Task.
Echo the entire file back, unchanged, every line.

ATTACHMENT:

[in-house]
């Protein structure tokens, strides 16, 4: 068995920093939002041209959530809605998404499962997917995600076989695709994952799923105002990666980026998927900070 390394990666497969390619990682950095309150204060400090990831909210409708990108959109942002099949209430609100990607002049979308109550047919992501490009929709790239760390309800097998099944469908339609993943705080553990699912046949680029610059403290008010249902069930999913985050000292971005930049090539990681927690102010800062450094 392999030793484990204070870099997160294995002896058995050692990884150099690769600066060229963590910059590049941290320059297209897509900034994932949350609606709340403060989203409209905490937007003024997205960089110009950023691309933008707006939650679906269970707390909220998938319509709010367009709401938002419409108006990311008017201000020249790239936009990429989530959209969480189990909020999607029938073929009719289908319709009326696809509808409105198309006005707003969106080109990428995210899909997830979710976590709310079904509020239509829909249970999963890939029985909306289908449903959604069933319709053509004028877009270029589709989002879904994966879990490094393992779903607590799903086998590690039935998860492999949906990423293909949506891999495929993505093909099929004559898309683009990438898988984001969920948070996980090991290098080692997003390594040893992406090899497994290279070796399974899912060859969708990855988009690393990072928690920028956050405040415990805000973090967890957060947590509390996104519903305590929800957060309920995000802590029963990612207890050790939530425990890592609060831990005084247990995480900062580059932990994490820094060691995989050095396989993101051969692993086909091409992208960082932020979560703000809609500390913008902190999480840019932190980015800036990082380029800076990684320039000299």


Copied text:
[in-house]
């Protein structure tokens, strides 16, 4: 068995920093939002041209959530809605998404499962997917995600076989695709994952799923105002990666980026998927900070 390394990666497969390619990682950095309150204060400090990831909210409708990108959109942002099949209430609100990607002049979308109550047919992501490009929709790239760390309800097998099944469908339609993943705080553990699912046949680029610059403290008010249902069930999913985050000292971005930049090539990681927690102010800062450094 392999030793484990204070870099997160294995002896058995050692990884150099690769600066060229963590910059590049941290320059297209897509900034994932949350609606709340403060989203409209905490937007003024997205960089110009950023691309933008707006939650679906269970707390909220998938319509709010367009709401938002419409108006990311008017201000020249790239936009990429989530959209969480189990909020999607029938073929009719289908319709009326696809509808409105198309006005707003969106080109990428995210899909997830979710976590709310079904509020239509829909249970999963890939029985909306289908449903959604069933319709053509004028877009270029589709989002879904994966879990490094393992779903607590799903086998590690039935998860492999949906990423293909949506891999495929993505093909099929004559898309683009990438898988984001969920948070996980090991290098080692997003390594040893992406090899497994290279070796399974899912060859969708990855988009690393990072928690920028956050405040415990805000973090967890957060947590509390996104519903305590929800957060309920995000802590029963990612207890050790939530425990890592609060831990005084247990995480900062580059932990994490820094060691995989050095396989993101051969692993086909091409992208960082932020979560703000809609500390913008902190999480840019932190980015800036990082380029800076990684320039000299």